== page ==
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2018 NHL Draft prospect profile: Jacob Olofsson, the Swedish Army knife

Olofsson breaks the mould of the modern Swedish centre, incorporating a bit of an offensive element.

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The golden cage, awarded to the best junior player in HockeyAllsvenskan (Sweden’s second division) was awarded to Jacob Olofsson this season as he beat out teammates Jonathan Dahlén and Filip Hallander in the process.

In Allsvenskan, he put up 21 points (10G, 11A) over 43 games. A good comparison in this case would be Filip Forsberg, who scored 17 points (8G, 9A) in 43 games of his draft season for Leksand in the same competition.

If that wasn’t enough to gain the interest of NHL scouts and GMs, Olofsson played both with Sweden’s U18 and U20 team this season. The problem with Olofsson was that while he thrived in Timrå, he didn’t excel on the international stage with Sweden, making it hard to predict where he stands among his peers.

Birthplace: Piteå, Sweden
Date of birth: February 8, 2000
Shoots: Left
Position: Centre
Height: 6’2”
Weight: 192 lbs.
Youth team: Bodens HF
Team: Timrå IK (HockeyAllsvenskan)

Image credit: EliteProspects

Olofsson never really looked out of place, not even from the start of the season, for Timrå. The games he played in Allsvenskan last year looked to have spurred him on to work hard in the summer to take his game to the next level. He took hold of a spot on the team and never let go; on the contrary, he stepped up his game and moved further up the lineup.

Having had the standard reputation of a stable two-way centre, Olofsson got stronger as the season progressed. In the end, he was on the first power-play unit, where he took up position along the half-wall, and Timrå benefited from his disguised and highly accurate wrist shot along with his accurate passing. He is a Swedish Army knife; he has many tools in the box, but none of them really stands out. With the exception being his hockey IQ.

Olofsson is strong on the puck and he has very good possession skills. His soft hands are used proficiently in one-on-one situations when he can move around a defender effortlessly, and he uses good speed on his skates to gain separation.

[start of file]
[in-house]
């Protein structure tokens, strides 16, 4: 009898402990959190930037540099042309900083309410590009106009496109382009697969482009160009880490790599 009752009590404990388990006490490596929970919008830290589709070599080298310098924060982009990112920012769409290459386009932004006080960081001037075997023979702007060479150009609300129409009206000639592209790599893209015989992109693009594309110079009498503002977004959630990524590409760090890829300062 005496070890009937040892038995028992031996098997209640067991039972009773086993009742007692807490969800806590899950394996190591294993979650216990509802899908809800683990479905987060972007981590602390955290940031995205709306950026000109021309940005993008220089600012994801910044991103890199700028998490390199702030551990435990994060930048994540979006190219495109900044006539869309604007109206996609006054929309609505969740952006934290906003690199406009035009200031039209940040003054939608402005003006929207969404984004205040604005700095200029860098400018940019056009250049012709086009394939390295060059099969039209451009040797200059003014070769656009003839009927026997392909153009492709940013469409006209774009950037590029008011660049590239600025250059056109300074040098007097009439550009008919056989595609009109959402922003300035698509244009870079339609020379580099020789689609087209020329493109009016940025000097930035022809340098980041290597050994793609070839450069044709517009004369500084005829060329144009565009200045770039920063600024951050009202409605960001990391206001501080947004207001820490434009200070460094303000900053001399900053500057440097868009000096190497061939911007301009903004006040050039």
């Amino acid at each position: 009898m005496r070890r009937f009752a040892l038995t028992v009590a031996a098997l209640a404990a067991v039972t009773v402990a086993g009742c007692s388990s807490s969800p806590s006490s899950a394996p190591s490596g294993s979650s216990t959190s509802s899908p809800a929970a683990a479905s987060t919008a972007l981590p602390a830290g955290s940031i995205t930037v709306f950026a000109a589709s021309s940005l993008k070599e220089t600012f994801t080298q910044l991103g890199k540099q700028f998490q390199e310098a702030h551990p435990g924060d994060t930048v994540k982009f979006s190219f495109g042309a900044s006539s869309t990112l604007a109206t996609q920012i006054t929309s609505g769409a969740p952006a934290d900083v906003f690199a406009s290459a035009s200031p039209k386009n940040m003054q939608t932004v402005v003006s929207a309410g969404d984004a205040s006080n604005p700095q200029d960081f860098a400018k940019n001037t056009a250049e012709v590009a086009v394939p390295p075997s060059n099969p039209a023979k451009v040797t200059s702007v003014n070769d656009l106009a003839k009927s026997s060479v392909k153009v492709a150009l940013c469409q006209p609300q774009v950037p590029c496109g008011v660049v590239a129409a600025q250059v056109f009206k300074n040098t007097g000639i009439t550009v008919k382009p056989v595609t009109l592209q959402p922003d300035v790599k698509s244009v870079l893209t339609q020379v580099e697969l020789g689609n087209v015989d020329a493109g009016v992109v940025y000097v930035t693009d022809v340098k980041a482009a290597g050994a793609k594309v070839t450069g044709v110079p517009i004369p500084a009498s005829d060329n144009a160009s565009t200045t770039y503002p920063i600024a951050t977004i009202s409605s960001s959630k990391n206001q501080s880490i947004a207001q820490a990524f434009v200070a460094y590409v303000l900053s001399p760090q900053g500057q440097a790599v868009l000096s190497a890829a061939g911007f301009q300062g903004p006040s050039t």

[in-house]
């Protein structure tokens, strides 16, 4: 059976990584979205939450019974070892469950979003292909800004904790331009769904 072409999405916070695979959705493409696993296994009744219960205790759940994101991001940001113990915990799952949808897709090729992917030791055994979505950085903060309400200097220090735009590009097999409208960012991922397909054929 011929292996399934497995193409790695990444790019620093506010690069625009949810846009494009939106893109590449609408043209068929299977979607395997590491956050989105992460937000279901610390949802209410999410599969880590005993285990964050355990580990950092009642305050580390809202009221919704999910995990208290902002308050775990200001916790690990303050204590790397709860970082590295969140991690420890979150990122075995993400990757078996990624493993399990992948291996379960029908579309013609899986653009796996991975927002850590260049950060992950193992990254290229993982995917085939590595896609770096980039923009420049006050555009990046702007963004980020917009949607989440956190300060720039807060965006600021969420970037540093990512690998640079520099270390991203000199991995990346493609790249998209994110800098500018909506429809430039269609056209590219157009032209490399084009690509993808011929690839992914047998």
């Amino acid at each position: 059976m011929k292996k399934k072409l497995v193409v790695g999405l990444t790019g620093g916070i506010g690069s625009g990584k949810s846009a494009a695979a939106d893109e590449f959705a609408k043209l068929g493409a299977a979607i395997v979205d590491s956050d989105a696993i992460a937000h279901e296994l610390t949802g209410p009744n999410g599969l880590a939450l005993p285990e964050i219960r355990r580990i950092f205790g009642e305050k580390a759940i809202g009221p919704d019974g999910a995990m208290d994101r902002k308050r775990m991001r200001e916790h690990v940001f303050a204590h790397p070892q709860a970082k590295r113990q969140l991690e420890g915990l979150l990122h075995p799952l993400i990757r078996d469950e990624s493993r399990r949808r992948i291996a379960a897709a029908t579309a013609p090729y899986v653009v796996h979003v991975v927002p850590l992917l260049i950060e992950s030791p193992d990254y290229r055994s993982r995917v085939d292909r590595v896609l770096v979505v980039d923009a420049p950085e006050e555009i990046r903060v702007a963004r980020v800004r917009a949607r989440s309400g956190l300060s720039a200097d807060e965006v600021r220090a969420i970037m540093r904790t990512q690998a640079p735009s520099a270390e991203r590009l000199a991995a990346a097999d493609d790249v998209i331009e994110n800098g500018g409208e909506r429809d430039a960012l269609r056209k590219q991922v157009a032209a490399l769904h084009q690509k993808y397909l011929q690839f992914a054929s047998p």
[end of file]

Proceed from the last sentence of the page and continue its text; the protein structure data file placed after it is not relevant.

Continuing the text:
His defensive game is the more impressive part of his game. He backtracks willingly and is happy to engage his opponent. He reads the game well and he is quick to see where the play is going. His hockey IQ also helps him in the transition game where he can exit or enter the zone with good puck control or good passing.

Olofsson needs to be more selfish, trusting himself in the offensive zone a lot more. His shot, while accurate and disguised, needs a bit more weight and speed on it.

He also has a tendency to disappear for long stretches in games, so he needs to be more consistent. He has an engine, but he needs to use it more effectively to reach the NHL.


Future Considerations: #31
IIS Hockey: #34
McKeen’s Hockey: #33
Hockey Prospect: #34
NHL Central Scouting: #9 (European Skaters)


The question is if you are looking for a home run swing or a safe bet when it comes to Olofsson. He is a steady player and has all the attributes to develop into an NHL player: hockey IQ, size, puck skills, and good vision. But if you are looking at the second round to swing for the fences or add a boom-or-bust pick, then Olofsson wont be the pick for you. While he has a high floor, there are questions on where his ceiling is, and if it is high enough to become a top-six centre.

It is a thought that many a general manager will have to consider. While not every player succeeds and reaches the NHL, it certainly looks as if Olofsson will get there, and that’s a good result for a team looking to avoid picks like Zachary Fucale and Sebastian Collberg, who were taken around the same range as where Olofsson is projected to get picked.